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What instructional designers need to know about behavioral change

When i was a trainer, whenever I found myself into one those impromptu meetings called by desperate managers seeking to fix an old problem with a quick training intervention tailored to the need, the challenge sounded the same – people (in the organization) needed to change their behavior.

Whether it was about something that they had been doing for a while and had to cease or about something completely new that had to be done starting the day before, a dramatic switch in the way employees acted at work was always in the highest demand.

Needless to say (but I’ll state it anyway), that is almost impossible to achieve with a single training intervention.

Genuine behavioral change requires a personal epiphany and even though instructional designers always try to create some powerful ‘a-ha!’ moments in learning materials, they are not the same (nor have the same power) for all participants.

Here’s what organizations have to understand about the intricacies of bringing about behavioral change in their employees.

Work behavior is exclusively value oriented

This means that the values of the organization should match those of its employees. People should be able to work for something they truly believe in, not just for the paycheck (though that one is still a very important factor in determining a person’s satisfaction in the workplace).

Ultimately, how individuals behave at work is a reflection of very personal and intentional strategies for achieving a sense of value. The only way to influence that is to build a culture that is very true and highly expressive of its own values. These should be more than a bumper-sticker worthy enumeration of positive words.

If a change in behavior is really wanted then there should be a constant value exchange between the individual and the company – HR specialists need to listen, adapt and explain when necessary – transparency and open communication are crucial, especially in times of transformation.

Read more: What HR professionals need to know about the neuroscience of values and purpose

Results are excellent motivators

I’m not talking only about the moment when they are finally reached – though that one is always pretty neat. I’m talking about being able to picture it and deem it as a possibility.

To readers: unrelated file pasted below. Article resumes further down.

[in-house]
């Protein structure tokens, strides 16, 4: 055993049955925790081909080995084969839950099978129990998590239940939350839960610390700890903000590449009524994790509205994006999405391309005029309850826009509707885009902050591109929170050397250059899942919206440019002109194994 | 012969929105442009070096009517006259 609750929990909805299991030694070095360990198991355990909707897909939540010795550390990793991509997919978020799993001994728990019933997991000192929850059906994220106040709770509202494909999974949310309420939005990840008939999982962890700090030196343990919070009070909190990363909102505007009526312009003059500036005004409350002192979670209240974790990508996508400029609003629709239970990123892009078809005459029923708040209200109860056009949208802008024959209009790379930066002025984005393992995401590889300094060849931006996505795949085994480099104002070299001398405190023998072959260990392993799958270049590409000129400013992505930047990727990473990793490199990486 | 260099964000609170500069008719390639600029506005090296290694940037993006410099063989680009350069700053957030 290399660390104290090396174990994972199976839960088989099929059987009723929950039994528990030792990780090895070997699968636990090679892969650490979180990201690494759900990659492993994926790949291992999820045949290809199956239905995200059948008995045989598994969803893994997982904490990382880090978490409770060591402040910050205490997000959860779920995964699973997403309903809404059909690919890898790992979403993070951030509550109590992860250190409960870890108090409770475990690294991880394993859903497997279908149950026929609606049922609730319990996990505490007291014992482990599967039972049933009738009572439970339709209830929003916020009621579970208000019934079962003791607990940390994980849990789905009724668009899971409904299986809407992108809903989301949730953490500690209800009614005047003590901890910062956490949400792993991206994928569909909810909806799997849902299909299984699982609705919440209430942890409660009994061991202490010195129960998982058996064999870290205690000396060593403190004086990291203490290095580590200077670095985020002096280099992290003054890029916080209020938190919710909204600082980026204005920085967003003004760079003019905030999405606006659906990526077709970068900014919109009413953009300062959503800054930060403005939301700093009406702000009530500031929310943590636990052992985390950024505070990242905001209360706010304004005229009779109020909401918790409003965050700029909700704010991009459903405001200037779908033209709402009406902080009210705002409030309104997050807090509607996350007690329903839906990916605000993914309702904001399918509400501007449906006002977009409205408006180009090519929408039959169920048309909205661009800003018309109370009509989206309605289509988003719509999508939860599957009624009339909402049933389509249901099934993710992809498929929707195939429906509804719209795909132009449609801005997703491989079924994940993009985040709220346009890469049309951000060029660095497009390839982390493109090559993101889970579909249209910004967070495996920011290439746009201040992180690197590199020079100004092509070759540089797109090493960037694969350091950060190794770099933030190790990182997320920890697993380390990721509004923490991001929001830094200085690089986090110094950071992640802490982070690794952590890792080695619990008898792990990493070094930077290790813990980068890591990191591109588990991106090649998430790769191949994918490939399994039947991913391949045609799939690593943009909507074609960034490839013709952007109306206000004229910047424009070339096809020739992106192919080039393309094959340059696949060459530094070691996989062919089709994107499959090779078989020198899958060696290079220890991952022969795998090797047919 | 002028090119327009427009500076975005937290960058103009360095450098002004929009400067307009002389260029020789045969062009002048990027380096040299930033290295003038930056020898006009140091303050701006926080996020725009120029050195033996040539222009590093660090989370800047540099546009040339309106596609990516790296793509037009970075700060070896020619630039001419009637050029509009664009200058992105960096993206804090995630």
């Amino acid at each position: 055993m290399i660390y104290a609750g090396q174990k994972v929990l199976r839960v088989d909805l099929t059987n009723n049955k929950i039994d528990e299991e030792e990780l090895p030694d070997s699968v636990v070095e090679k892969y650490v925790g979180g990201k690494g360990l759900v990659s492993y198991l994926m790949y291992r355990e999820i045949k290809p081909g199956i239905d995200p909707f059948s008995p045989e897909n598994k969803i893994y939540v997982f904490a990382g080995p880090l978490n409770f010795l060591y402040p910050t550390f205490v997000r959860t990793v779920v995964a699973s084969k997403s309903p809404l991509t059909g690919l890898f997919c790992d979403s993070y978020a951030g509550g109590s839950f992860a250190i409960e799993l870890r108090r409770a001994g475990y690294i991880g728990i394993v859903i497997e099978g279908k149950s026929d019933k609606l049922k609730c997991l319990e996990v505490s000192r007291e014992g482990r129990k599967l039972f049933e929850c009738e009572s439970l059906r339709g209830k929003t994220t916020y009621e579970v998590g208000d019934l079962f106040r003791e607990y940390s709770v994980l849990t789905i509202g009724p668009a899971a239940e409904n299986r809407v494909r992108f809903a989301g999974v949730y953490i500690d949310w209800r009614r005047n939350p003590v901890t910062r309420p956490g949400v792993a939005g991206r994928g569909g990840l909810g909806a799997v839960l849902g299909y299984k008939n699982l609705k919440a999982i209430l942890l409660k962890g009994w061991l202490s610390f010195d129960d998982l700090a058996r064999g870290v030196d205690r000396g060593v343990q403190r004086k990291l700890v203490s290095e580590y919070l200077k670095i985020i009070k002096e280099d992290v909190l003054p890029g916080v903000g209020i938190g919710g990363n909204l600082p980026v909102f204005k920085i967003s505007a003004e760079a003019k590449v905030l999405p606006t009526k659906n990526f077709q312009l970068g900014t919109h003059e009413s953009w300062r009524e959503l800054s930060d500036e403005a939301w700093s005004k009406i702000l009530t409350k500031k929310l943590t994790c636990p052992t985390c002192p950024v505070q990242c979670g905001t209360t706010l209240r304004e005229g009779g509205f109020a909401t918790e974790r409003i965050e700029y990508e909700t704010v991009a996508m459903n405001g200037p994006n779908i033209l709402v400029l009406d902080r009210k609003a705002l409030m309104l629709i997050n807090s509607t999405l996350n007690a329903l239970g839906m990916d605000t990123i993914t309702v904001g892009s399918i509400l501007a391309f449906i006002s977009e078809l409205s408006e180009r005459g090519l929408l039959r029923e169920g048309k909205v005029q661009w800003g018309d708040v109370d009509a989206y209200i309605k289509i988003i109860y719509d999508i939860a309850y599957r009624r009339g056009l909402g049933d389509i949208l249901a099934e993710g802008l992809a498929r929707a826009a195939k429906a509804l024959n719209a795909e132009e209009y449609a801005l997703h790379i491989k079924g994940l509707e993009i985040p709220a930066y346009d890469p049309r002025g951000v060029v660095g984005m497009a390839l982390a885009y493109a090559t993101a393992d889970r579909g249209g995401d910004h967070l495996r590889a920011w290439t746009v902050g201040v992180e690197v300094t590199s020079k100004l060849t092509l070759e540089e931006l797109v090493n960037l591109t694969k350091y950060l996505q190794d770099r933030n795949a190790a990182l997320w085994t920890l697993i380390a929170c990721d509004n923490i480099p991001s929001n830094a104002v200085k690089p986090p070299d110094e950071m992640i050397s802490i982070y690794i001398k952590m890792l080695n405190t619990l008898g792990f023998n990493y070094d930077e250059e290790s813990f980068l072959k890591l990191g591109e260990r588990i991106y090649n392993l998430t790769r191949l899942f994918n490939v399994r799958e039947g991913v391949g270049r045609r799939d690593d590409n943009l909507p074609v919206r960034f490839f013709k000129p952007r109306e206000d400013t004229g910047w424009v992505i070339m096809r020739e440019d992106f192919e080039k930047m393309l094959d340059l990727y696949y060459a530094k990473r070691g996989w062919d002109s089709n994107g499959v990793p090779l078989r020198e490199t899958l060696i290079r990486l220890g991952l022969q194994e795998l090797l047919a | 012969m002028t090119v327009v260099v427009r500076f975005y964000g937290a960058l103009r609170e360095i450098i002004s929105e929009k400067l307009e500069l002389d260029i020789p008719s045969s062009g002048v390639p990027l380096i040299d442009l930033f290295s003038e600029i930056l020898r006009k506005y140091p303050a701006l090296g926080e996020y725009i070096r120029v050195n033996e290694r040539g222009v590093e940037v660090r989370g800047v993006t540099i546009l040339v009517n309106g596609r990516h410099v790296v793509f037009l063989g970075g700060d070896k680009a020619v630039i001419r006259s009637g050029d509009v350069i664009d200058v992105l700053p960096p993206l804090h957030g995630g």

Climbers who set out to conquer some of the most inaccessible peaks in the world meet a lot of hardship but they go on because they are thinking about being at the top when the journey ends. There is an emotional connection that any individual has with the goal they are trying to reach.

The energy of that emotional connection to a desired outcome is amazing fuel for behavioral change. There is that very wise saying: ”if you truly want something, you’ll find a way. If you don’t, you’ll find excuses”.

When asking employees to change their behavior, organizations have to paint a realistic and attractive picture of what there is to be gained, thus being worth all the pain.

Self-fulfilling prophecies are real

There are few powers in the world as strong as the one of autosuggestion. If we tell ourselves something long and convincingly enough, it will probably come true. I’m not talking about hoping to win the lottery, though I wouldn’t gamble that if somebody genuinely believed that it could happen (and continuously participate, of course) it wouldn’t eventually happen.

In a business context, this is about mindset. HR specialists and managers have to make sure to help employees cultivate a powerful personal value story. Positive feedback, coaching and generally offering support when it is needed and praise when it is due are simple yet very effective tools of ensuring the sort of healthy mindset required to make any beneficial behavioral changes.

The Pygmalion leadership style is one of great value in transformational circumstances – positive expectations, even if they are set rather high, can lead to spectacularly good results.

Change is a process, not a moment

Even if genuine change happens as a result of an instant of epiphany, it is actually a cyclical process that needs to be supported by a series of minor and major successes in order to be permanent.

An efficient organization has to be able to create and sustain all the steps in the change mechanism. It’s imperative to have tools for monitoring progress and be ready to intervene when roadblocks are identified.

Communication and constant interaction with all parties involved are a key ingredient in brewing the desired behavioral change. People have to be truly engaged and convinced about where they are going.

The initial enthusiasm is likely to dwindle when things become more difficult and it can’t be let to the individuals alone to find internal resources for continuing on the path. External incentives and genuine support are paramount for a successful transformation.

Wrapping up

The corporate world is highly dynamic and demanding. The digital revolution brought about unbelievable metamorphoses and continues to do so. Being static is no longer an option as it can’t lead to success so the need for constant change is ever present. Organizations need to be aware that simply calling for change is not nearly enough; they have to commit to a complex process and support employees through it.